Tuesday, July 10, 2007

it was a wonderful life

Word comes this afternoon that veteran movie and television actor Charles Lane has passed away at the age of 102. I'm sure some of you may not recognize the name, but you certainly recognize the face, even if you've only seen old television shows on TV Land. Mr. Lane was an erstwhile favorite of Frank Capra and played several parts in many of his films including Mr. Deeds Goes to Town, You Can't Take it With You and It's a Wonderful Life. He also had roles in 100s of other films like such Shelf classics as Call Northside 777, Ball of Fire, Arsenic and Old Lace and State of the Union. He was a natural for television, being able to play comedy and drama equally well. And it is perhaps through his hundred or more appearances on television that most recognize him. He was a particular favorite of Lucille Ball and played in many episodes of I Love Lucy, but also Petticoat Junction, The Andy Griffith Show and many, many more.

Mr. Lane led quite a life. He was a survivor of the 1906 San Fransisco earthquake, and he was a founding member of the Screen Actor's Guild and the Television Academy. He was honored at the 2005 Emmys as the oldest surviving member of the Academy. Such a great talent, long life, and many experiences, he lived from the early talkie days of film and when honored by TV Land tribute in 2005 in which he quipped that he was still available for work. He will be missed. You can read more about his life and passing at FoxNews and more about his career at IMDB and here.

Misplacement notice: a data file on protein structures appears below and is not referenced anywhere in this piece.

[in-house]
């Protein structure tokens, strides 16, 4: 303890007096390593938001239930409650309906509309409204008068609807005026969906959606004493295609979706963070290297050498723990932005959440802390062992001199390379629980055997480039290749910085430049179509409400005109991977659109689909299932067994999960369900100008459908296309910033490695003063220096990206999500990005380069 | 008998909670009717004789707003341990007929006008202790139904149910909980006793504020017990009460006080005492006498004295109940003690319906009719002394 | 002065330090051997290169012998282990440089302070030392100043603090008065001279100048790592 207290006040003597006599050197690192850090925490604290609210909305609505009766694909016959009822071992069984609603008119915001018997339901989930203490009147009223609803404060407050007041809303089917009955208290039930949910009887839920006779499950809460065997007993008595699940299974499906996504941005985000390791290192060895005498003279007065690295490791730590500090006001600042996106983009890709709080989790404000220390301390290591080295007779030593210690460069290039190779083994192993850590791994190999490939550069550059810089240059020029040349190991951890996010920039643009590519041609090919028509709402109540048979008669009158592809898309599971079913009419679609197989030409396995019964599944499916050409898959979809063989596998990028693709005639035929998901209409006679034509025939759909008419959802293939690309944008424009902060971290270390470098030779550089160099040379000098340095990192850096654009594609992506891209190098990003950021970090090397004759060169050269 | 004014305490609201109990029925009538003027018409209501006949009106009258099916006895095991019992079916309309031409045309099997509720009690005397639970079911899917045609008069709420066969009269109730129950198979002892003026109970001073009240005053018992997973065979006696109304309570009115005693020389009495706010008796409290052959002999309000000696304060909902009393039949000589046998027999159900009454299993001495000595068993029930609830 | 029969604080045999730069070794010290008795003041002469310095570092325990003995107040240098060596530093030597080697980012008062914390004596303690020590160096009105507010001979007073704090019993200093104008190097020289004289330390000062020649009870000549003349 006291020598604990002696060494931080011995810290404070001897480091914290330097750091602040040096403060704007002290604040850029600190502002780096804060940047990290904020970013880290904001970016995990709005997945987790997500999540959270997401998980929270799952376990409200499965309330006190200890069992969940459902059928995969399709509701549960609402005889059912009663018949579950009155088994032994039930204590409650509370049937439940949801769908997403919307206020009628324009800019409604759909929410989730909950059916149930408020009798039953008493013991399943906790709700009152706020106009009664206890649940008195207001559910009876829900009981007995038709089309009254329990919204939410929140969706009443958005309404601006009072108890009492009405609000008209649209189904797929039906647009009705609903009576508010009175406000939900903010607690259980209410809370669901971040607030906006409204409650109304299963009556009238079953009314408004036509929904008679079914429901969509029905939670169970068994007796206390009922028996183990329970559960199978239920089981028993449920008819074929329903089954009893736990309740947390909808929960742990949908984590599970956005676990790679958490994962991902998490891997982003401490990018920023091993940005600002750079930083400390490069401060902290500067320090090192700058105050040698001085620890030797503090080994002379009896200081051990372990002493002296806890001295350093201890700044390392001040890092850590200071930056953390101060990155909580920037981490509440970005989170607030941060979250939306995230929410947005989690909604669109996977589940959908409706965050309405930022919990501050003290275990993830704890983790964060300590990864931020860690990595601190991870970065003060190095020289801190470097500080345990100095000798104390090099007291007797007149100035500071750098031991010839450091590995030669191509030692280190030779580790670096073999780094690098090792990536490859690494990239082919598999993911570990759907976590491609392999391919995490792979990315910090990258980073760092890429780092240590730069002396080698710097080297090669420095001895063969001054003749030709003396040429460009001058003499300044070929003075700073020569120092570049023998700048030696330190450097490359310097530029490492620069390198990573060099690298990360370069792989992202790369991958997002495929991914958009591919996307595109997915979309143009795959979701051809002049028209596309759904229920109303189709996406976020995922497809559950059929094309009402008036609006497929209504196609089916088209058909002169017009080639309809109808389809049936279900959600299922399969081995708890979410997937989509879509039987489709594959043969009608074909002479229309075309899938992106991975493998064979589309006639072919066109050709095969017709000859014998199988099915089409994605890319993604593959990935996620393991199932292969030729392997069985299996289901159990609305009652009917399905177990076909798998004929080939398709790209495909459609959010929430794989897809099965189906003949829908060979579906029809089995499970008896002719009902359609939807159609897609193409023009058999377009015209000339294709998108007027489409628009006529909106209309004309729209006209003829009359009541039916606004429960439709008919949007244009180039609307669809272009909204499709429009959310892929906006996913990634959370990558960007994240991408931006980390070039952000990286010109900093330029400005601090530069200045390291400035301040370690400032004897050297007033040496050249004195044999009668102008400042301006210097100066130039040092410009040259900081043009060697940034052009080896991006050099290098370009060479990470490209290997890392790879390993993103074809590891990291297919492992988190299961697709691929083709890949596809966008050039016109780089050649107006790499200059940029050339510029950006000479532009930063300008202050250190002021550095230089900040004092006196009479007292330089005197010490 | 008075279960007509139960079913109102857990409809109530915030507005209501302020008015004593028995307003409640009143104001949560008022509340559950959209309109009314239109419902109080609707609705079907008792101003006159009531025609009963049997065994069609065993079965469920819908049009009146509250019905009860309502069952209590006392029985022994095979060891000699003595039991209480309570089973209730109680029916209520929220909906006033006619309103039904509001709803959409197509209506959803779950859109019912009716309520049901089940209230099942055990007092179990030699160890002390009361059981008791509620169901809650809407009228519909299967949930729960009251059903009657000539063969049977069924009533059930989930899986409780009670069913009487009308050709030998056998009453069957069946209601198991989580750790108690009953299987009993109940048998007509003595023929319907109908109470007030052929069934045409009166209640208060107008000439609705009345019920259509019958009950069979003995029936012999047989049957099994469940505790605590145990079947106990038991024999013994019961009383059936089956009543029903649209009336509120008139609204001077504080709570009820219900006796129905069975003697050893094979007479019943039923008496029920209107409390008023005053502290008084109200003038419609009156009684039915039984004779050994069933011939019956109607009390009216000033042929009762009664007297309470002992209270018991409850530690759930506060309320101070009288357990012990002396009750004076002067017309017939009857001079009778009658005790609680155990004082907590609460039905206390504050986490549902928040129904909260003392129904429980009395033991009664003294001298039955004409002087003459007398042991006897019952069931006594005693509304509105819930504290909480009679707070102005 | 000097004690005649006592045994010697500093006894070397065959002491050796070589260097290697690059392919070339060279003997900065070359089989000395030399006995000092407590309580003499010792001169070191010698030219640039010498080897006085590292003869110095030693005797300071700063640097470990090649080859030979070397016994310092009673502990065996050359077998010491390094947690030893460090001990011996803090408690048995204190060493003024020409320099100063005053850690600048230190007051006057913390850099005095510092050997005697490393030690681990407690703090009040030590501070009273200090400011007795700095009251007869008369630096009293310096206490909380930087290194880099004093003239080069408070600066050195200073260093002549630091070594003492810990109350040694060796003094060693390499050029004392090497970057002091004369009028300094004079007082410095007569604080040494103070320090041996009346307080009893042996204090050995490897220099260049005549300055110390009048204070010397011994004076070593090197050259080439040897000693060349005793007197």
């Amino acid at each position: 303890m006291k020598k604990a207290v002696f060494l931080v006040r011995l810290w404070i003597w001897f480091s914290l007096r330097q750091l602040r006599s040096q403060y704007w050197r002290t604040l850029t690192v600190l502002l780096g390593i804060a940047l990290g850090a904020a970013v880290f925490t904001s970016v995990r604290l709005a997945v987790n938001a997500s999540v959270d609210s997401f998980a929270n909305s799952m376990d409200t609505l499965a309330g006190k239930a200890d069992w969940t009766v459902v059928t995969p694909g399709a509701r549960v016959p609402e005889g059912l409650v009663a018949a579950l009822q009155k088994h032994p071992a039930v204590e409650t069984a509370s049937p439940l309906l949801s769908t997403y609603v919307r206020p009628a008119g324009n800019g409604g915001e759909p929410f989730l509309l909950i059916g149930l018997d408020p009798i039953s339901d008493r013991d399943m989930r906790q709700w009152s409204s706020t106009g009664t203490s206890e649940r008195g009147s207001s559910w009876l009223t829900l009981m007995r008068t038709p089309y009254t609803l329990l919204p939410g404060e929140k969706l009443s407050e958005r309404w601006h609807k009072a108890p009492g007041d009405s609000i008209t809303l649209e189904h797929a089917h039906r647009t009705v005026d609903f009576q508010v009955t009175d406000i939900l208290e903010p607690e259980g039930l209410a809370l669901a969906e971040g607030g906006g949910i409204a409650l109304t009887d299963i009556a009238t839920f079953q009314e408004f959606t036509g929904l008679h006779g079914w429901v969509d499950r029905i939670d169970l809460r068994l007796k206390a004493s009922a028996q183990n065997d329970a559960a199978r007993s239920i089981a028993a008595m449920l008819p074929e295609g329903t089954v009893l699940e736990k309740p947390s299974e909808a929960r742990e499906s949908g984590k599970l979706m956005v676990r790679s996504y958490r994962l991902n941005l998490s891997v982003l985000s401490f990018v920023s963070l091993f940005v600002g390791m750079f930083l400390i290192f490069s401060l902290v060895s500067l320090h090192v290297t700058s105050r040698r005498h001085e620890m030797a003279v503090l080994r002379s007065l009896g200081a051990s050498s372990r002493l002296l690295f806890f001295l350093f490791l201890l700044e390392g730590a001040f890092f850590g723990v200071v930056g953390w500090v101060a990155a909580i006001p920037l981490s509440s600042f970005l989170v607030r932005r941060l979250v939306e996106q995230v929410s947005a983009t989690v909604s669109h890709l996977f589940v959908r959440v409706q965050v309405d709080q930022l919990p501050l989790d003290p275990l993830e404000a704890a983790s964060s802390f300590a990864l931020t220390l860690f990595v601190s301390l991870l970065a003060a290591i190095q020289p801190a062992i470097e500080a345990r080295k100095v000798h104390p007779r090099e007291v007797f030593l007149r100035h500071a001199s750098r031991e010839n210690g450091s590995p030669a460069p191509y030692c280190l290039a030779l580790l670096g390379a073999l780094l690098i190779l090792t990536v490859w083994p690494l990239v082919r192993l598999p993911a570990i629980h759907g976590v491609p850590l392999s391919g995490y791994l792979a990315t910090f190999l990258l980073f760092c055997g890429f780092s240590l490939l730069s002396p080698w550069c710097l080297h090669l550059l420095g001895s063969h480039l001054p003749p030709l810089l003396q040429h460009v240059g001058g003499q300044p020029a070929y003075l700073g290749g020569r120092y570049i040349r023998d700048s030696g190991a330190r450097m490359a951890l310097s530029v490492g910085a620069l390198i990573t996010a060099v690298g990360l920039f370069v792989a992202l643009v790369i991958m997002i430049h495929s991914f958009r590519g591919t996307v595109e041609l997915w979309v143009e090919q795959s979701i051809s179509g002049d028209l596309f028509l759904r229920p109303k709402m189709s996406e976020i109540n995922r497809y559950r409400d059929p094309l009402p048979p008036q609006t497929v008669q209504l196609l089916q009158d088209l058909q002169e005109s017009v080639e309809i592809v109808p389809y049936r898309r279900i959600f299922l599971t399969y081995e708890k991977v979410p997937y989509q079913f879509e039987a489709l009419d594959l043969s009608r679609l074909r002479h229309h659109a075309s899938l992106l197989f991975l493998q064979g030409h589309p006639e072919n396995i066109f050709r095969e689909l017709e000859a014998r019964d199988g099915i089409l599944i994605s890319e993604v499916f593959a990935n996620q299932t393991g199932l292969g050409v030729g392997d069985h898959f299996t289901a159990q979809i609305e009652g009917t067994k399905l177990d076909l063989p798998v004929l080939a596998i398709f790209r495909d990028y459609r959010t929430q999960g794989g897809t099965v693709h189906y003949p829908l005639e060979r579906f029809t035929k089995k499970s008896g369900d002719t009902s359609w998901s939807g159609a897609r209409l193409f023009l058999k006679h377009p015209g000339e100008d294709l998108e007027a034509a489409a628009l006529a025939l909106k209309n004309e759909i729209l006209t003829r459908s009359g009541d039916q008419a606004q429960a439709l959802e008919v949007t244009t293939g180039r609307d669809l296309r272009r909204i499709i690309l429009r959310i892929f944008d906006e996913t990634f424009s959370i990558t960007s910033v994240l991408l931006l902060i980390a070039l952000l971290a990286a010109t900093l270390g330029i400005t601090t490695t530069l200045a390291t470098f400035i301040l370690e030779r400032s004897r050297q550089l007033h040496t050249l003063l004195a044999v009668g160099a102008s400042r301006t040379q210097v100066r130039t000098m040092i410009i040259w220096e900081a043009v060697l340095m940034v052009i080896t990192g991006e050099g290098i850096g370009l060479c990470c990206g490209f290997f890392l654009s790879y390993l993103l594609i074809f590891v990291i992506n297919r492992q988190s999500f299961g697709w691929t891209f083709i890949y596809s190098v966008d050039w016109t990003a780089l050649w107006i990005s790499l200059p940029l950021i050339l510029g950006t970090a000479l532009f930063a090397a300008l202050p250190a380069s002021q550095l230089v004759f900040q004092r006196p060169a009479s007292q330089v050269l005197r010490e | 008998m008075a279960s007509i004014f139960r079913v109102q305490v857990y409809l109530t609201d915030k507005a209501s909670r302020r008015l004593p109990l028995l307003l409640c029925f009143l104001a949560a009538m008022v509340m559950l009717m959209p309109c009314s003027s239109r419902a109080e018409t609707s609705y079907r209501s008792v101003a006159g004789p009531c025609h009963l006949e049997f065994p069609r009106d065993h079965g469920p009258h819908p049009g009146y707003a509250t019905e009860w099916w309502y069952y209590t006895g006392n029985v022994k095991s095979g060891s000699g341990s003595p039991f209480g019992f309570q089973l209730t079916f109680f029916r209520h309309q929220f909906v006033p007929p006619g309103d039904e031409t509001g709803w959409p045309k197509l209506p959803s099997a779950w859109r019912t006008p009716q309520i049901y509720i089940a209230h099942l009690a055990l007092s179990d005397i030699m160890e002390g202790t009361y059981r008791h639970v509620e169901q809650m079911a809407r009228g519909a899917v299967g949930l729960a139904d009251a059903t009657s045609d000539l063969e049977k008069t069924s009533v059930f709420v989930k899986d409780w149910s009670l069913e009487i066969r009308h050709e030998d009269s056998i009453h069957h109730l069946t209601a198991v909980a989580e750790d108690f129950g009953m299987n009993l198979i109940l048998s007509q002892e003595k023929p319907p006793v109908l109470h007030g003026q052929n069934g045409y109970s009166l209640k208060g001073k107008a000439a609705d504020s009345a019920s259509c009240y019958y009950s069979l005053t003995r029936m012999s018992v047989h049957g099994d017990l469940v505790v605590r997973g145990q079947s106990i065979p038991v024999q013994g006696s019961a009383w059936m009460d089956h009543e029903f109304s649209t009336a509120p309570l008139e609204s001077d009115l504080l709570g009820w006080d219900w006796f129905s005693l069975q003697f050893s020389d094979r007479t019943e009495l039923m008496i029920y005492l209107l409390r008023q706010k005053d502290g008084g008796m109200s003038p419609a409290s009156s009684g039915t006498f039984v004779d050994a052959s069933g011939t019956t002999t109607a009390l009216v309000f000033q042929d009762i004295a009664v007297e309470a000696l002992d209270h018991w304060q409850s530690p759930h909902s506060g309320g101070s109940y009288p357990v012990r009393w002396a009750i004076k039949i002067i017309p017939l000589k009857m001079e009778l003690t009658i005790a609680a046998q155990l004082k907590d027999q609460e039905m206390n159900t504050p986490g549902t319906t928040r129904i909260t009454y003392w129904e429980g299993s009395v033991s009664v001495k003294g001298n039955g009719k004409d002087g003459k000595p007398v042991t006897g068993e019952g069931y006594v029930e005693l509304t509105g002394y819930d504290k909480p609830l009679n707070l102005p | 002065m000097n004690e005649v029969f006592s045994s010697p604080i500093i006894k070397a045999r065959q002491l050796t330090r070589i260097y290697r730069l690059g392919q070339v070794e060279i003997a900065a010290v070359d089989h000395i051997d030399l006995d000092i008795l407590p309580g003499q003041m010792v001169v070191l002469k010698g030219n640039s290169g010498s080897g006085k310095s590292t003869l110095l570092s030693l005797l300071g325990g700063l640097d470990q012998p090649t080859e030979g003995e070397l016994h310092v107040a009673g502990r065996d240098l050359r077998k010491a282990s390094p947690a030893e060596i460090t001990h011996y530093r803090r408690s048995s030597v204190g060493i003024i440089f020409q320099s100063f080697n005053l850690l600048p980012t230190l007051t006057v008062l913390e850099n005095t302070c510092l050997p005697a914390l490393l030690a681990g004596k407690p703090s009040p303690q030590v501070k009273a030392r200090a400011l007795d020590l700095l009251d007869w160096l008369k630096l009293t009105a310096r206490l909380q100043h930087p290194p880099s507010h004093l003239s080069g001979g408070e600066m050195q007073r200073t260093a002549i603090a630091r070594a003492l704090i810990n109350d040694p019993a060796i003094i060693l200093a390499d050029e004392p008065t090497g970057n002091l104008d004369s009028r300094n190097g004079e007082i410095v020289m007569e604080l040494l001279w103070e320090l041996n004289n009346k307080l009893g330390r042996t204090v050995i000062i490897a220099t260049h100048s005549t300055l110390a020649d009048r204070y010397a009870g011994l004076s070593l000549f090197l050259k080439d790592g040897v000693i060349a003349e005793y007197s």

Oh, I know it's a penny here and a penny there, but look at me. I worked myself up from nothing to a state of extreme poverty.

Having had so many small parts, there was a character I played that showed up all the time and people did get to know him, like an old friend.


The Siren said...

Thank you for this tribute. There was a time when character actors were as dearly loved as the stars. I still watch certain movies anticipating Eve Arden or Eugene Pallette's entrance as much as anyone else's. I remember him in Wonderful Life, saying "one of these days this bright boy is going to ask George Bailey for a job!" He had that classic, nasal, bean-counting sort of voice to go with that rather hatchet-like face, but he was versatile. He could be city-bred conniving, homespun yokelish or ordinary-joe as the case demanded.

J.C. Loophole said...

Thanks for your comments Siren. I love character actors, and in some cases, the movie is saved because of the rest of the cast. Sometimes the leads or the stars can be heavy handed or uneven, but as John Ford, Preston Sturgess, Frank Capra and other directors knew a solid company of professional talented actors could elevate hocum to new heights.
Charles Lane lived a long life and grew with the business. Imagine going from bits in silents to better parts in talks to working with some of the best, right up to being a familiar face that comforts TV audiences that they are in good hands...and all the way up to TV Land, cable and satellite. What he must have seen and experienced.., and what we have lost.

Anonymous said...

Gonna miss ya, Charles! Though you always played mean, crotchety old farts, I knew that you were really a great guy. Wishing you a good road on your new journey, wherever it may take you . . .

Jacqueline T. Lynch said...

God bless character actors. Goodbye, Mr. Lane. Goodbye, old friend.


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